Rear Window in Time Lapse
A Wider Angle Lens on Hitchcock
Disclaimer: Again we find ourselves in a holding pattern. Dangling on a tantalizing thread of possibilities JD gives you another place holder.
“Tell me exactly what you saw and what you think it means.” – Lisa (Rear Window)
Alfred Hitchcock is arguably the most influential and mimicked Director in the history of motion pictures. Altering the medium his recognizable profile, prolific output and charismatic personality all part of a voyeuristic legacy that transcends geekdom.
On Vimeo Jeff Desom, an editor with his own compulsions has sat down with Rear Window and engineered the exterior footage for this time lapse wonder. In his own words from www.jeffdesom.com:
“I dissected all of Hitchcock's Rear Window and stitched it back together in After Effects. I stabilized all the shots with camera movement in them. Since everything was filmed from pretty much the same angle I was able to match them into a single panoramic view of the entire backyard without any greater distortions. The order of events stays true to the movie's plot.”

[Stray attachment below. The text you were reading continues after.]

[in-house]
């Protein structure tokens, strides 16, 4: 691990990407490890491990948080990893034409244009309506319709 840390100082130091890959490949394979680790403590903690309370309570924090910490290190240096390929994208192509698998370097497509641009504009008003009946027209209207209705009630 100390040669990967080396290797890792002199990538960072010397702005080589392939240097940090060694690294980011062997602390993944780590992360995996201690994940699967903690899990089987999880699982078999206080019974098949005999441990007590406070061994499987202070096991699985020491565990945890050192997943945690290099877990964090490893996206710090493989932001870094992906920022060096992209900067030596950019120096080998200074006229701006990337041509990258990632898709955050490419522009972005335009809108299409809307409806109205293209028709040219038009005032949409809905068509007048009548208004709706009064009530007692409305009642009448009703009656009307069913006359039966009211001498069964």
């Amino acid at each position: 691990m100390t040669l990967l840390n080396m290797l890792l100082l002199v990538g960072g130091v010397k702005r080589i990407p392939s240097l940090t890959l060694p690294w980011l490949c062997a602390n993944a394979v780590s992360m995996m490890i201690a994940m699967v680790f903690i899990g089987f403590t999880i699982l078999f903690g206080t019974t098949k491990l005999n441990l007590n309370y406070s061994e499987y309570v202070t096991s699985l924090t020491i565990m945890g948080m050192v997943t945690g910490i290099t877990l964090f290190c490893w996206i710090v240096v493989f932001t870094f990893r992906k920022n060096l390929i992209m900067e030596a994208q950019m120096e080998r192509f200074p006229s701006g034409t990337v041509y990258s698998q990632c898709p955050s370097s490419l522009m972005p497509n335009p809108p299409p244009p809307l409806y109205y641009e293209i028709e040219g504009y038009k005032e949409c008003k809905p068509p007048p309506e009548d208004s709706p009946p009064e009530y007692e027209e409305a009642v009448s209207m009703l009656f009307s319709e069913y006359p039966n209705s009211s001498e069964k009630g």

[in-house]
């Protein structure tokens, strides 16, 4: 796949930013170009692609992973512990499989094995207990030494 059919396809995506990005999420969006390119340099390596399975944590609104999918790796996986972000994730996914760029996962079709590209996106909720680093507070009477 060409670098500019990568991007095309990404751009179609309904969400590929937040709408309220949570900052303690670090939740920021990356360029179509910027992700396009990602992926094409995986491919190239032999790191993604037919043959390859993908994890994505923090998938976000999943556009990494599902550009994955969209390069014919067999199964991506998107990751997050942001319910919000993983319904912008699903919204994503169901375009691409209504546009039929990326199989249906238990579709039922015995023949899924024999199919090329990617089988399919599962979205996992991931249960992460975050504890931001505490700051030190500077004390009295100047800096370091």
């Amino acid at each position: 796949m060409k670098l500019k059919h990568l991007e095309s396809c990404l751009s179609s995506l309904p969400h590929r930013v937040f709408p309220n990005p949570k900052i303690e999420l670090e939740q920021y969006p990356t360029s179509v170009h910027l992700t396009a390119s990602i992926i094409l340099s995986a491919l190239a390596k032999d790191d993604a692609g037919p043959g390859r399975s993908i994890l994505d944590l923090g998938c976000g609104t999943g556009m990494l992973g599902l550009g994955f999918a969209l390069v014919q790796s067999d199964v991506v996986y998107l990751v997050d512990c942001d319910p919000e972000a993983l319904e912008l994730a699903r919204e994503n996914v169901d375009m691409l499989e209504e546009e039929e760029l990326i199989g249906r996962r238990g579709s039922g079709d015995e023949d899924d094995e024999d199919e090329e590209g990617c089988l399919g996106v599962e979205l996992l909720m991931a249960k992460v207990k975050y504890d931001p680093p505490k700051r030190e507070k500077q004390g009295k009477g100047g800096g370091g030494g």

Shot entirely on Paramount Studios largest indoor set of the time, the 1954 film showcases the style, technique and ingenuity that earned Hitchcock the moniker “Master of Suspense.”
Living up to its perverted promise to tantalize Rear Window is consumed with peeping tom camera angles and a stalkers obsession for the mundane existence of those who dwell within the range of a telephoto lens.
Looking out on the courtyard, 31 apartments, with buildings as high as six stories Hitch instructed his actors through earpieces while pointing a camera from the vantage of Jimmy Stewart’s apartment window.
Watching the manipulated video below makes John Doe yearn for the days when studios took risks. Where gimmicks still needed a solid story behind them to get greenlit...also makes JD wonder what the neighbours are up to right now. Now where are those binoculars?
Rear Window in time lapse.